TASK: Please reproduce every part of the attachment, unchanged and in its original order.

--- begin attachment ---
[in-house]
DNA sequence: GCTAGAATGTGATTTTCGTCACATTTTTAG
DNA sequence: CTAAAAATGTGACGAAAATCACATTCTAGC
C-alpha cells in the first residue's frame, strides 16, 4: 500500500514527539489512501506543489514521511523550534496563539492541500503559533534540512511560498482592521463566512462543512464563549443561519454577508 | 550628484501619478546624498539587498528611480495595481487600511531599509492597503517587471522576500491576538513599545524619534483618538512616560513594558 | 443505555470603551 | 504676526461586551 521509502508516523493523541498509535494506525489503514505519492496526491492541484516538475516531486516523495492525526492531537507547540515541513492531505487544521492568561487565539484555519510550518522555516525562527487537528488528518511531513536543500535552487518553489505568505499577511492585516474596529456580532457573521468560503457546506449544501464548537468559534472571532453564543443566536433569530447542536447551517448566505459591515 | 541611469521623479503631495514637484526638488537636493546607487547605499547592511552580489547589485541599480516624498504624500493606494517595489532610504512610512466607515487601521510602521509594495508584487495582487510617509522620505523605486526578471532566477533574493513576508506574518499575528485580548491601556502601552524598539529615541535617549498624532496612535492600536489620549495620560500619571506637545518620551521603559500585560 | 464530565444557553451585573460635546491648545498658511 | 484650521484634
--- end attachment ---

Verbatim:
[in-house]
DNA sequence: GCTAGAATGTGATTTTCGTCACATTTTTAG
DNA sequence: CTAAAAATGTGACGAAAATCACATTCTAGC
C-alpha cells in the first residue's frame, strides 16, 4: 500500500514527539489512501506543489514521511523550534496563539492541500503559533534540512511560498482592521463566512462543512464563549443561519454577508 | 550628484501619478546624498539587498528611480495595481487600511531599509492597503517587471522576500491576538513599545524619534483618538512616560513594558 | 443505555470603551 | 504676526461586551 521509502508516523493523541498509535494506525489503514505519492496526491492541484516538475516531486516523495492525526492531537507547540515541513492531505487544521492568561487565539484555519510550518522555516525562527487537528488528518511531513536543500535552487518553489505568505499577511492585516474596529456580532457573521468560503457546506449544501464548537468559534472571532453564543443566536433569530447542536447551517448566505459591515 | 541611469521623479503631495514637484526638488537636493546607487547605499547592511552580489547589485541599480516624498504624500493606494517595489532610504512610512466607515487601521510602521509594495508584487495582487510617509522620505523605486526578471532566477533574493513576508506574518499575528485580548491601556502601552524598539529615541535617549498624532496612535492600536489620549495620560500619571506637545518620551521603559500585560 | 464530565444557553451585573460635546491648545498658511 | 484650521484634